Understanding Evening Complex activity (PNAS)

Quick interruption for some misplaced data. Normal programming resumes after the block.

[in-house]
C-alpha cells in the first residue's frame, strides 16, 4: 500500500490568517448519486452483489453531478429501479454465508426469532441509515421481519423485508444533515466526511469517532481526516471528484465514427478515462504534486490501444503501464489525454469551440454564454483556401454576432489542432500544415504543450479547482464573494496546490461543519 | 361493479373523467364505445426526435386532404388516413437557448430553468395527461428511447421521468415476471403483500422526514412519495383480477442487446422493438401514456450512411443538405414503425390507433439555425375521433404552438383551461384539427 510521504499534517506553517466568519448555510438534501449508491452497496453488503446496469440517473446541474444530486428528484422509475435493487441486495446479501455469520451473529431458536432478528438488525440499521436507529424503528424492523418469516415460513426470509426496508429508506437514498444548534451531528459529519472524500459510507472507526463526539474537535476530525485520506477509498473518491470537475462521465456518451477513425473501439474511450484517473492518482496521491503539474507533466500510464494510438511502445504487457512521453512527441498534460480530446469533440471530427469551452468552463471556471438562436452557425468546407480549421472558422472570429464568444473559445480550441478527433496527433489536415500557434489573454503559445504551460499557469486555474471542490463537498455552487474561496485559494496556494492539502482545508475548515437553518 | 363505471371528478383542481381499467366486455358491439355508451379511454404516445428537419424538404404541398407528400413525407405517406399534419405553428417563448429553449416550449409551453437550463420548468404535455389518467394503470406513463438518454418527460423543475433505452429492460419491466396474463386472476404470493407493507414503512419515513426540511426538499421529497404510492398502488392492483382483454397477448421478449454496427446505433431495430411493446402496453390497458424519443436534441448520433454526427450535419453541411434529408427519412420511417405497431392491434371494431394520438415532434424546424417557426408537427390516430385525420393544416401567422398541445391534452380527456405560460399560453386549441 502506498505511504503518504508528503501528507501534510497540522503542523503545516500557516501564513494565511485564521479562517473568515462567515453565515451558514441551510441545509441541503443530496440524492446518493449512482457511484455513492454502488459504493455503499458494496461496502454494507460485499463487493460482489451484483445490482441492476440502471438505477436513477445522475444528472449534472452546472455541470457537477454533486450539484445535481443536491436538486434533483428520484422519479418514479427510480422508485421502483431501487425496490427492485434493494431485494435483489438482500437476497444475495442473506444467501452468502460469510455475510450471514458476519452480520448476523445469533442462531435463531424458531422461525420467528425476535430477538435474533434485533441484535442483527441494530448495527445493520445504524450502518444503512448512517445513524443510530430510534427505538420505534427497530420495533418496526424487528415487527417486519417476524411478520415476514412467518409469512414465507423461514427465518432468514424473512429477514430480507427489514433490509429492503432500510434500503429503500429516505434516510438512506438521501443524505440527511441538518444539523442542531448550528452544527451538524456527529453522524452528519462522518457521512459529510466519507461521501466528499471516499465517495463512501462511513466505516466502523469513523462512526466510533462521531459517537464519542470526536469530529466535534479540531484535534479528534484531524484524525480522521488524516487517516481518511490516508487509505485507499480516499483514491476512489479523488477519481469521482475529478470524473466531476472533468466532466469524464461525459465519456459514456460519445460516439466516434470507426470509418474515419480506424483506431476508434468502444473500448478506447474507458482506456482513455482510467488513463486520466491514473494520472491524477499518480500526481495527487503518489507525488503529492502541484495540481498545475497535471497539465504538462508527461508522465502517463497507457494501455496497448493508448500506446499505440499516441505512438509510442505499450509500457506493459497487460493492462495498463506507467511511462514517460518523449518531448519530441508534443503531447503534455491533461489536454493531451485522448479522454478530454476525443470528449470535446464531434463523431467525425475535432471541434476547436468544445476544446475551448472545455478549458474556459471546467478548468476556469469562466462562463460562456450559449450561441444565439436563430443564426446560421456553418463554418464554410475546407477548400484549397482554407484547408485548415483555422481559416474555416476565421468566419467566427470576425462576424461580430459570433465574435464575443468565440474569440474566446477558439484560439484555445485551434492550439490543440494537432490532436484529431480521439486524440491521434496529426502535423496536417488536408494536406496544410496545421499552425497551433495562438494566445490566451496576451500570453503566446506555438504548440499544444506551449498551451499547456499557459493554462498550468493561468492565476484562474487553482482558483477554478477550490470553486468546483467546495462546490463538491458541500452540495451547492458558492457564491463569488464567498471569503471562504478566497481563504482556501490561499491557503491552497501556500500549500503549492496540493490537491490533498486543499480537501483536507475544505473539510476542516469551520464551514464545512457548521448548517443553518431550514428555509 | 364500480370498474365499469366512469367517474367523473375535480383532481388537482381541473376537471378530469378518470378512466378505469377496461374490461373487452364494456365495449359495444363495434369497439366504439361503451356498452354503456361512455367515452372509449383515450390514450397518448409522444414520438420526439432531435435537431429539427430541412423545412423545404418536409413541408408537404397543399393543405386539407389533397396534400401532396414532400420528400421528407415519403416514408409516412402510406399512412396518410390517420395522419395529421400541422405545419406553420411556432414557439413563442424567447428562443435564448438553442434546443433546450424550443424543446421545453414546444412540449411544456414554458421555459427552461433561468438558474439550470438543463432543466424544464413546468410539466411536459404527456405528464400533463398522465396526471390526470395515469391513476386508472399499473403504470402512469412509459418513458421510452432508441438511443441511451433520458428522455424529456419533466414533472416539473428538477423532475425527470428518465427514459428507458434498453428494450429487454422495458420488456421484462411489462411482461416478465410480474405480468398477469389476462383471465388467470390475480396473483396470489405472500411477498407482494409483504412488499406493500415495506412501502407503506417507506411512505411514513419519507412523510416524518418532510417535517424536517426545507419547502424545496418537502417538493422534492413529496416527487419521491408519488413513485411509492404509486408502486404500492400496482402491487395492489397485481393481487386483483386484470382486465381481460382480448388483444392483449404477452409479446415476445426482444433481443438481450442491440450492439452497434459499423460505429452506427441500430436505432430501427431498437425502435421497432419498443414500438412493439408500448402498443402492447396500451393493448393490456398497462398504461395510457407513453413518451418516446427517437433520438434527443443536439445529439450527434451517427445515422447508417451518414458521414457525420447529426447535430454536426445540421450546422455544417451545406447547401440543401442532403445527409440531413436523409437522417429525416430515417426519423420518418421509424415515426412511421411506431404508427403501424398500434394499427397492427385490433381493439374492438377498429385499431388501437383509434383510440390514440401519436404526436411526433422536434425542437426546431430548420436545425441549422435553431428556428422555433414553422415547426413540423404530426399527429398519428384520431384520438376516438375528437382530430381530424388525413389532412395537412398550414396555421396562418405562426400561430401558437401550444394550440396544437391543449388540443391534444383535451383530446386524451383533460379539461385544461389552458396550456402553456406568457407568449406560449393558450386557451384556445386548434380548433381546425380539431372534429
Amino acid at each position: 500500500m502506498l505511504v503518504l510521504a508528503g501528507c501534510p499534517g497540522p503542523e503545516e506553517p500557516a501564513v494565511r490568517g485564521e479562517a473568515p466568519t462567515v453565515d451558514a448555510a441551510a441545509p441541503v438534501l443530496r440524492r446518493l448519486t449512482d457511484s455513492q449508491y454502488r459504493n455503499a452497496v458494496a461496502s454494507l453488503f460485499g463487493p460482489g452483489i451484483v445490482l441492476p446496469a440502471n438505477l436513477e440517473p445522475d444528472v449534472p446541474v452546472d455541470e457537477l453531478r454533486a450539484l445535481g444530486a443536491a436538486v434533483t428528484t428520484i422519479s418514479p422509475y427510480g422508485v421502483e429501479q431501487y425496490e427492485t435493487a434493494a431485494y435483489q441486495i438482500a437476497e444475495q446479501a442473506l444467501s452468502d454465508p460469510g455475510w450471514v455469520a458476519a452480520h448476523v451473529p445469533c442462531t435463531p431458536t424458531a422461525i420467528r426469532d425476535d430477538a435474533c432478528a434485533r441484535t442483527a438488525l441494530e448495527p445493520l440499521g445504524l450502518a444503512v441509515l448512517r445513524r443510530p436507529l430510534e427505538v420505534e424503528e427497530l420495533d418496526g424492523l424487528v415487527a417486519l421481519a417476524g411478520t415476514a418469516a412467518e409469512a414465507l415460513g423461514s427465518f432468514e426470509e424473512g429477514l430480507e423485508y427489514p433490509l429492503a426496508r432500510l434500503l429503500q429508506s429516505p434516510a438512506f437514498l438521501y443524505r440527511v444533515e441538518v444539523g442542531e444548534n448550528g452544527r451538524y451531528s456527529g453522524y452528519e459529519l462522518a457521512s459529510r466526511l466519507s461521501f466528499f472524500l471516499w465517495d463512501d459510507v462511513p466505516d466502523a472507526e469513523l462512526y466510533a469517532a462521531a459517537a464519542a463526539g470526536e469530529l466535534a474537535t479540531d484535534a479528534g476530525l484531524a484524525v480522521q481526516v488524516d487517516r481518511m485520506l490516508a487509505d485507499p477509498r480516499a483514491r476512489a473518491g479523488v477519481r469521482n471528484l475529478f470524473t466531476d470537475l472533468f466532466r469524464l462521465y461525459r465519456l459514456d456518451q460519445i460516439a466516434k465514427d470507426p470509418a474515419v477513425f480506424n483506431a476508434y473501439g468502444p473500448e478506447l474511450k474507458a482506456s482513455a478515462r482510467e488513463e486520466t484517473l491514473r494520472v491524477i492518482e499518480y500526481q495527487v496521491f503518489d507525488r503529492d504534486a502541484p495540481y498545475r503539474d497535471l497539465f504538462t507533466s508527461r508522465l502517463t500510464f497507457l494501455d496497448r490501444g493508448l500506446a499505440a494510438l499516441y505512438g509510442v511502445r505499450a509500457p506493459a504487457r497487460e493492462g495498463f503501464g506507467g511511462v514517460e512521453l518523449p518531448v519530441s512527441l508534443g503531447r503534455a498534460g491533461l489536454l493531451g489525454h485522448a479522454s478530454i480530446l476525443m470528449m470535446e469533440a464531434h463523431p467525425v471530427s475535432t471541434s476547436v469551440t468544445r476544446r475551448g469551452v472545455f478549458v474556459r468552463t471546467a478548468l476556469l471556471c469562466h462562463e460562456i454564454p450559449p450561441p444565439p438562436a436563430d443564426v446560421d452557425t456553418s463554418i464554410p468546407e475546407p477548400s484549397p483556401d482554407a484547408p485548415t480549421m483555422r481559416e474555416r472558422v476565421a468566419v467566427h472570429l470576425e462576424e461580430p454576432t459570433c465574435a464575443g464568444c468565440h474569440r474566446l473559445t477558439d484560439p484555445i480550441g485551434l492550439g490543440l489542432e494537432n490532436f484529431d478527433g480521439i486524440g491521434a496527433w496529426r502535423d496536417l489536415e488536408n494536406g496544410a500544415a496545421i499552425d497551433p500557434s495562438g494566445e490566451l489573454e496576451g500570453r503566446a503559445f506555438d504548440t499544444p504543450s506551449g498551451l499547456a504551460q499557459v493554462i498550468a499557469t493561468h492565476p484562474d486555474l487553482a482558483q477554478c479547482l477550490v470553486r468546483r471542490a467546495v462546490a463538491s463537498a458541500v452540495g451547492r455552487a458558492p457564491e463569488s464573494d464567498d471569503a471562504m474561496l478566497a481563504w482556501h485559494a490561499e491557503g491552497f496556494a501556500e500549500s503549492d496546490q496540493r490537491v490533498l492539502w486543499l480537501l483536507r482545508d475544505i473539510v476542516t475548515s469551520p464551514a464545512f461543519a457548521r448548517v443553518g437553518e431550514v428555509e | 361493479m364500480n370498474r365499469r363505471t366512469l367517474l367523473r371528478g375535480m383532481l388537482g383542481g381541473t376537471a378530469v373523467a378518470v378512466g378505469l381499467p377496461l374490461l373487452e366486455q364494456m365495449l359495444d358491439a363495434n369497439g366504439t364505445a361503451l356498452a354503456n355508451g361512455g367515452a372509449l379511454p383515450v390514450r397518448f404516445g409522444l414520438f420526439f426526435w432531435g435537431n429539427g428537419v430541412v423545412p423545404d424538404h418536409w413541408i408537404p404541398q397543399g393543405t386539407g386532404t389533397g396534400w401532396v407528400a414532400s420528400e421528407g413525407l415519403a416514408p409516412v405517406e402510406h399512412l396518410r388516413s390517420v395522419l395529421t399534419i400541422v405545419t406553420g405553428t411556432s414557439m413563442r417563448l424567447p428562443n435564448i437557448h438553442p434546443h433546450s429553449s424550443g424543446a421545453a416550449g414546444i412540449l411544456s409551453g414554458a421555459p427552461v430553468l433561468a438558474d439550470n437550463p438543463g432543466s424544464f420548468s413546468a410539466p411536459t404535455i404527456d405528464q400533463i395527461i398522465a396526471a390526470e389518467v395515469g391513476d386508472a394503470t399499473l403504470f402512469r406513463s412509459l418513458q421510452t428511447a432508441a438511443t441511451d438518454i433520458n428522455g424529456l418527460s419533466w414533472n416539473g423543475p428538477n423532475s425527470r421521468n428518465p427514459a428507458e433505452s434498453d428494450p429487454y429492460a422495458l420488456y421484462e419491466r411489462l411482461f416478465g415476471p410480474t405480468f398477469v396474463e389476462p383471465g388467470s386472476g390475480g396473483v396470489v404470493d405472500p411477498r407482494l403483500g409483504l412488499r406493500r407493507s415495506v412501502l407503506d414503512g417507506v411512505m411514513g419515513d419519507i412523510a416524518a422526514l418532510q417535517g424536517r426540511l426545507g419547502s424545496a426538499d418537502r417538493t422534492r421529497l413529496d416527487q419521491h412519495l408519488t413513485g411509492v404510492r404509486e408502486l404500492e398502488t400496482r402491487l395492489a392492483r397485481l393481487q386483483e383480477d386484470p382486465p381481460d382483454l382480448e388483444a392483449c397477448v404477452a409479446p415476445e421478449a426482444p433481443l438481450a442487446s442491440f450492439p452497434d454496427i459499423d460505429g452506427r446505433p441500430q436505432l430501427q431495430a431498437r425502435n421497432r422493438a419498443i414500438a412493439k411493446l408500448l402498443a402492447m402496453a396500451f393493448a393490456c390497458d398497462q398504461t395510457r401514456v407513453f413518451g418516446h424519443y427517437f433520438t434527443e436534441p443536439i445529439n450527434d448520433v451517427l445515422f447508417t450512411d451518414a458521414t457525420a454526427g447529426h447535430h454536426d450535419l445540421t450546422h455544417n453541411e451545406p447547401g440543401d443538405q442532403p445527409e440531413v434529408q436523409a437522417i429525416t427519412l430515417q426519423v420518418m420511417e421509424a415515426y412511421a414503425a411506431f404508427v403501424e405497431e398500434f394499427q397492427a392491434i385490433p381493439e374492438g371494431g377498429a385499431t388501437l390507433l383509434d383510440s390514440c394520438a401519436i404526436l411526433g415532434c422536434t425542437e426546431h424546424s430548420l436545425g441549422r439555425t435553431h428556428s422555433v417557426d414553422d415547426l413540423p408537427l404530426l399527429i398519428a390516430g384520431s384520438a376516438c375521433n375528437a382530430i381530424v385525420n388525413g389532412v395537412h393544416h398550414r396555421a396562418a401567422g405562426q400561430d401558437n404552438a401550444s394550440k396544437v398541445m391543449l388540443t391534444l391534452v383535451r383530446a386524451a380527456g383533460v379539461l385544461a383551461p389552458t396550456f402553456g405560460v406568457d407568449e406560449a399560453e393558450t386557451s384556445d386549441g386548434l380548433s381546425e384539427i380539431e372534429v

Processes like photosynthesis and growth follow a well-defined rhythm driven by a 24-h internal clock that is controlled by three principal interacting transcription–translation feedback loops: the morning, central, and evening loops. The Evening Complex (EC), which is active at the end of the day, participates in the transcriptional repression of the morning loop genes. In a recent study, Silva and colleagues provided an in vitro model for Evening Complex (EC) activity, including binding affinity, specificity, and complex formation. EC is composed of LUX ARRHYTHMO (LUX), EARLY FLOWERING 3 (ELF3), and ELF4. Since LUX is the only protein in the complex with a DNA-binding capacity, the authors used protein binding microarrays to determine its affinity and specificity. Structural analysis of the LUX-DNA complex allowed the identification of critical residues involved in DNA-binding. With this information, authors generated a version of LUX with reduced binding affinity, LUXR146A, which has an in vivo effect. To determine the role of ELF3 and ELF4 in the EC formation and function, authors reconstituted different sub-complexes in vitro and analyzed their DNA-binding features. LUX-ELF3 has low DNA binding capacity, and the addition of EFL4 results in an increase in the high-affinity DNA-binding. The DNA-binding capacity of LUX alone is not temperature-dependent, but with increased temperature the binding of the whole complex is attenuated. In this scenario, ELF4 confirms its prominent role in the EC binding stabilization, since high concentrations of ELF4 (~20-fold excess) can restore DNA-binding at high temperatures. (Summary by Humberto Herrera-Ubaldo) Proc. Natl. Acad. Sci. USA
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